Saturday, April 15, 2006

Friday in a darkened theatre

So my wife and I are watching our recently-arrived Season 2 DVDs of Lois & Clark, and I found myself doing it again. The thing that all comics fans do, whether we admit it or not. It was the fifth or sixth episode from that season, the one where the cloned gangsters are trying to take over Metropolis, and Emil Hamilton turns out to be the guy that did the cloning.

And my fan reflex kicked in. It was an instantaneous, instinctive reaction. I immediately stopped caring about the story and instead I thought, "Wait a minute. That's all screwed up. They got it wrong." And I spent the next minute or so riffling through my mental Superman Fan Rolodex ticking off all the continuity mistakes the show had made.

Then I got over it, thankfully without starting to rant to my wife about it. Julie really loves Lois & Clark -- I rather like it myself, at least the first couple of seasons, but Julie really loves it -- and she would quite probably have thought I was being mean and making fun of her for liking something I didn't.

But I thought it through a little bit, and realized that this fan reflex of mine was a bit ridiculous. First of all, there was no way that the show could have got Hamilton "wrong," since it was his first appearance on it. Secondly, even if you are judging the portrayal as being consistent with his appearances in the comics, it WAS consistent -- because if you asked for the quick summary of Hamilton, it would be "He is a brilliant but misguided scientist, whose well-meaning experiment results in creating a menace that it takes Superman to put down."

Well, that's what he was on Lois & Clark. And in the Dini-Timm cartoon. And on Smallville. And, oh yeah, in the original comics. None of these Hamiltons bear more than a passing resemblance to one another, but the same through-line and plot points apply to all of them. So what was my problem? I should relax and let it go. The ESSENCE was there.

Realizing this made me think about how weird we get about the movie and TV versions of superheroes. Remember the seething fan rage about Spider-Man and his organic webshooters? Or when it was announced Michael Clarke Duncan was playing the Kingpin? Or when Jessica Alba was announced as Sue Storm? Or... I'm sure you can come up with your own example. God knows there are hundreds.

So what's that about? I'm just as guilty of it as anyone -- nobody has been snarkier than me about the cinematic versions of Captain America -- either version, whether it be the horror that was the Reb Brown Cap --

-- or the Matt Salinger straight-to-video version, with the Red Skull as an Italian concert pianist.

So, you know, I do it too. I'm just as picky and vicious as the next fanboy.

But what I've noticed in recent years is that even though Hollywood has been doing a lot better -- no, if you are honest you have to admit it, they have been. Take a look at the old Nicholas Hammond Spider-Man from the 70's show or the Rex Smith Daredevil from "Trial of The Incredible Hulk" and THEN come bitch at me about organic webshooters. Most comic-book movies, these days, seem to work fine AS MOVIES, they hit a reasonable minimum-entertainment value as popcorn action flicks, but we are just as crabby and hard-to-please as ever. This despite the fact that not only is Hollywood doing better at adapting... but they are actively COURTING us. San Diego has become overrun with studio flacks and actors pushing their next Hollywood project. Want to be really weirded out and vaguely embarrassed? Check out Jennifer Garner's videotaped message to the San Diego convention about how great the Elektra movie is going to be and how sorry she is that she can't make it to the con to show the clip package. "You'll all be happy to know that the costume WILL BE RED this time," she vows. Seriously. She said it. It's on the Elektra DVD as a bonus feature.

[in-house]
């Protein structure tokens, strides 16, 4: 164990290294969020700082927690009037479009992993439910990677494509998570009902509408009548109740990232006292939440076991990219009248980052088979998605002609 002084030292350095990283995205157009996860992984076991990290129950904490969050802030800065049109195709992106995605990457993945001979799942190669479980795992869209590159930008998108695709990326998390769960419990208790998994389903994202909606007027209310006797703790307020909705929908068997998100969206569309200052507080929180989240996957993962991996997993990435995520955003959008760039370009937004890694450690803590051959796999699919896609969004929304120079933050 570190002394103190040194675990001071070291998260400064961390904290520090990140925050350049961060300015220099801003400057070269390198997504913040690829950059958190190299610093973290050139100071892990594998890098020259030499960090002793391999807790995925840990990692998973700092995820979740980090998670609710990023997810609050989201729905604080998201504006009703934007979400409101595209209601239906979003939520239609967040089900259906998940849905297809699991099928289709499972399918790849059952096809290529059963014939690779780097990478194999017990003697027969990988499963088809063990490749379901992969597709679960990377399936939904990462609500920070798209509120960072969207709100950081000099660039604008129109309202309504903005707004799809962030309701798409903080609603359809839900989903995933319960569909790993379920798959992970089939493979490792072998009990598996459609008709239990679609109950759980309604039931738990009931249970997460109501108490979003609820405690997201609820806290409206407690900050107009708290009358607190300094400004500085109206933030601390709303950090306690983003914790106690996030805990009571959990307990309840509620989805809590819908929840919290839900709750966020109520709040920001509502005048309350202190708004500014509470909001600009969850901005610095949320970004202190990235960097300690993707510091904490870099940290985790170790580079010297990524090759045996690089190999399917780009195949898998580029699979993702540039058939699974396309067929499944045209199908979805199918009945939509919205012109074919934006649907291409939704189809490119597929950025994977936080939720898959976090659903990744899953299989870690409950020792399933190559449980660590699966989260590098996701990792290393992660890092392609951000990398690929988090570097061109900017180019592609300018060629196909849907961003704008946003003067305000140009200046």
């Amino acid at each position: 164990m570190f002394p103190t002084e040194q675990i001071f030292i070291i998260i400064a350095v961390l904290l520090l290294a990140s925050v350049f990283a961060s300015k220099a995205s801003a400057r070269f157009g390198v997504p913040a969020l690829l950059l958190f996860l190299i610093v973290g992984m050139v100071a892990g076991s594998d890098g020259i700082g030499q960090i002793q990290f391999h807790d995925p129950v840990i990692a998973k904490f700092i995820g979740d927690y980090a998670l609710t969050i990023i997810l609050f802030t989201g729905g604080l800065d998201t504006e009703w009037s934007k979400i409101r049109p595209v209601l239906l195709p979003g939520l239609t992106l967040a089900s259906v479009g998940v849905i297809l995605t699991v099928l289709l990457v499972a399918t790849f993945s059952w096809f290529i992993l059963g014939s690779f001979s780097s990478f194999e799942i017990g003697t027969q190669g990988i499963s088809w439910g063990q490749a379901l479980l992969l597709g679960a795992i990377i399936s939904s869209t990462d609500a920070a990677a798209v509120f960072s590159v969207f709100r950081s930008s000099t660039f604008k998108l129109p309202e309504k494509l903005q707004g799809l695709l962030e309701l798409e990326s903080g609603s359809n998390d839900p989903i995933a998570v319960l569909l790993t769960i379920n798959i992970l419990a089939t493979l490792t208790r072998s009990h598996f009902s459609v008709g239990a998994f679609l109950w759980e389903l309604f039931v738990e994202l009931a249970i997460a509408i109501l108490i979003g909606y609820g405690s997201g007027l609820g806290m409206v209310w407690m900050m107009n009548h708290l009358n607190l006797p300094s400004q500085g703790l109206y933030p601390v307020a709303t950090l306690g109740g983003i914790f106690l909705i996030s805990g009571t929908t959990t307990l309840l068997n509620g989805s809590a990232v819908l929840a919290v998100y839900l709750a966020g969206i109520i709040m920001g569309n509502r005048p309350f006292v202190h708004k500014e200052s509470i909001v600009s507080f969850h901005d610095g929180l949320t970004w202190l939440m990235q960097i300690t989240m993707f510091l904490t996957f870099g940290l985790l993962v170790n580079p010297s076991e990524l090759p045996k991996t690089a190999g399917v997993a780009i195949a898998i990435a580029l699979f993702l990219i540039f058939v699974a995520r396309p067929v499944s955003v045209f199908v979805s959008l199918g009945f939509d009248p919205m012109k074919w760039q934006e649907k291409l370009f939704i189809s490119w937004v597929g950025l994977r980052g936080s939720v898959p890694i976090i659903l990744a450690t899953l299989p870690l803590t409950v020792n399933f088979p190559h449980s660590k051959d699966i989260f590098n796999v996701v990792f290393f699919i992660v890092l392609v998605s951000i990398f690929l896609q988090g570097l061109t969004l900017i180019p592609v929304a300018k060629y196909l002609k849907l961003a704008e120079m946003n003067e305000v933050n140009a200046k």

Think about that. Jennifer Garner taped an announcement begging the geeks not to boycott her new movie because her costume was the wrong color in Daredevil. I'm sorry, but there's something deeply messed up about that.

And this isn't even an isolated incident. Every major superhero movie has somebody out there hitting the convention trail, pleading for our good will. In fact, I was shocked to see, on our recent DVD acquisition, a bit in the documentary with Deborah Joy Levine talking about how scared she was to bring a clip package to the San Diego con back in the early 90's, trying to push this Lois & Clark show she was putting together.

So if the complaint was that we weren't being counted, or our opinion wasn't being considered, that's just not the case. That fight's over. We won.

Which leads me back to my original question... what WAS our complaint, exactly? Think of a certain comics-based movie or show that really annoyed you. What was your issue? That it wasn't done "right"? That there was no "respect for the original"? Bryan Singer's been stumping pretty hard for his new Superman movie. He knows what running the fan gauntlet is like after two previous cinematic outings with the X-Men. Fans are already lining up with their tomahawks after the first shots of Brandon Routh hit the net (The S is too small! The belt buckle's all wrong!) and yet, of all the characters in superhero comics, Superman is easily the most adaptable and resilient. Check out this amazing collage I found at the Superman Supersite:

Now tell me which one is the "real" Superman that Bryan Singer has to respect or we will spend the next six months on the internet screaming for his head on a platter.